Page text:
fried relays

Hi I have been working on another NAD2200- this one had no output, though the protection circuit worked- so diagnosed it was the relays, both of which were well and truly fried- they were not the originals, but replacements I had fitted a couple of years ago. The amp works perfectly, so my question is what could cause the relays to fry themselves (and in so doing protect the amp). My theory is that there was some spike external to the amp that caused the problem, however the speakers to which it was connected at the time were also not damaged. The relays have been replaced, the amp works fine, but I have not experienced this before- any thoughts? Peter
 

Flossie

Member
2016-10-10 11:43 pm
What part of the relay was "fried"? If the whole body of the relay was overheating, this suggests that the voltage rating of the coils was too low for the supply voltage being applied to hold the relays closed.


If the contacts have burned out, that would suggest that the contact current rating was too low, but I suspect that's unlikely.
 
1. Most likely the relays are not "fried" but just "rusted"/corroded. Be sure to replace them with gold plated contact relays. Many larger relays and switches depend on a little arcing to keep the oxide down so when they are used on low voltage they corrode and fail.
2. Way out there possibility is that you have some kind of oscillation that is burning your contacts, but this is very unlikely.
 
@flossie- The fried part was the audio connection, the coil voltage is correct as is the rating- these relays have been working flawlessly in over 20 of these units- so this is why I am wondering how they got fried. @steveu- definitely not corroded - and no oscillation (I did measure and check this) and it happened to both channels- apparently there was a loud "bang" when it happened- I was wondering about an electrical storm thanks for the responses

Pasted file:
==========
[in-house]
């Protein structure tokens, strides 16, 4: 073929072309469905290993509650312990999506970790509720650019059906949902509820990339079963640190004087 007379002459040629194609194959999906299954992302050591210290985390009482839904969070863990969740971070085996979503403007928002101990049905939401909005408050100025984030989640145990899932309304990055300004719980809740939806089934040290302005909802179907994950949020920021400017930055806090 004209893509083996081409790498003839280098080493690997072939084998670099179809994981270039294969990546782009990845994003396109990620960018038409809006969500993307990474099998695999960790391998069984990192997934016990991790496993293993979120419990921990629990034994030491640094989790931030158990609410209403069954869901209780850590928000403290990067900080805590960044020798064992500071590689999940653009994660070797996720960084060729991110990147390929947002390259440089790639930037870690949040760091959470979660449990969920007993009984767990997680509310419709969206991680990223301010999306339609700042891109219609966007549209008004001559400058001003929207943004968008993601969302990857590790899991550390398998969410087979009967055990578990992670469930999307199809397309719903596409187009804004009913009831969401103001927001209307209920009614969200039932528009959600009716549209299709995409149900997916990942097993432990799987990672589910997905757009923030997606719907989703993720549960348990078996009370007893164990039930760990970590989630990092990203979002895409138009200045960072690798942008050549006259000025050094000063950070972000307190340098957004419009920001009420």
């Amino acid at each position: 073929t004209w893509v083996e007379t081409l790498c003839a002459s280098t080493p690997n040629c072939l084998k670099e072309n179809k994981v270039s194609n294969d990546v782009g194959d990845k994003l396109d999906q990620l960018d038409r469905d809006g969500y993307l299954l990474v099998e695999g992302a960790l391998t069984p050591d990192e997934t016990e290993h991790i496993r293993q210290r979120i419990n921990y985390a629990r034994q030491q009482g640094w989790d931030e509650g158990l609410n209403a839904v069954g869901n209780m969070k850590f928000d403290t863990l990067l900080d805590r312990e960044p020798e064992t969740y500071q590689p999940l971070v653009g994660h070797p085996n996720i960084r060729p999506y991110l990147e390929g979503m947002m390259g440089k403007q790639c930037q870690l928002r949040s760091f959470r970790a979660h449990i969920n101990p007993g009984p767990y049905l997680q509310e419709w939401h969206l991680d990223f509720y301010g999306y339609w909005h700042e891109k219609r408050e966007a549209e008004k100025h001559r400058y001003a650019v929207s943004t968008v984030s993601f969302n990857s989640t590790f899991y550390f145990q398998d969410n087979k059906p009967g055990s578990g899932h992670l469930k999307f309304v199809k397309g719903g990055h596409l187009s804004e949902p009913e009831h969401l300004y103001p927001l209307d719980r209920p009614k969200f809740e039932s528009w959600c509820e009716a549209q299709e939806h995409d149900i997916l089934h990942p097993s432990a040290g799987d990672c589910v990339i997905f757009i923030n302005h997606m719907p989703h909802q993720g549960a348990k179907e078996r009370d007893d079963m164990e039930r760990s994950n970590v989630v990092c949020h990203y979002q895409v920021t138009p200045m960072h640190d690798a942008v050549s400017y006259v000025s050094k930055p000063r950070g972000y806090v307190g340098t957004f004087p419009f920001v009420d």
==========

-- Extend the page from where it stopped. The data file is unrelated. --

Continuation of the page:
@flossie- The fried part was the audio connection, the coil voltage is correct as is the rating- these relays have been working flawlessly in over 20 of these units- so this is why I am wondering how they got fried.

There are generally two things that will cook relay contacts.

1) More than rated currents. The contacts in the relay will be rated for maximum current loading and beyond that heat at the contact point can cause problems. In that case, you need to find a relay with the same coil voltage but higher rated contacts.

2) Chatter and arcing. In some cases relays require a specific amount of current to lock the contacts in solidly. Below this, you will get contact but not good continuity so the contacts can chatter and arc, causing damage to the contacts that will eventually fail.

Also most relays are paired with a reverse biased diode that is intended to absorb the back EMF when the relay drops out. If this diode is shorted or open it is possible the relay is slowly degrading causing #2 above.

Hope that helps....
 

Ian Finch

Member
Paid Member
2010-04-11 4:22 am
Coffs Harbour, NSW
Relay failures aren't uncommon with this model and IIRC, I've repaired 2 myself. However, I don't believe gold plating is appropriate for audio output relay contacts. It's quite common to have gold contacts in miniature signal relays, where there is little current or voltage but gold plating is soft, very thin and easily blown away with the fat sparks occasionally produced when switching output stages.

This guy covers the relay replacement well, though the comments are a little lengthy: YouTube
 
Protection relays need an appropriate DC rating or they will arc severely trying to break a high current DC fault. Contact material must be for high current switching applications (definitely not gold plating) - usually some silver alloy. I suspect the relay that failed took direct short-circuit current from one of the filter caps - that's 100's of amps and will make a very loud bang. Normally a transistor would be in the way and protect the relay from extreme current, perhaps it was busy vaporizing at the time.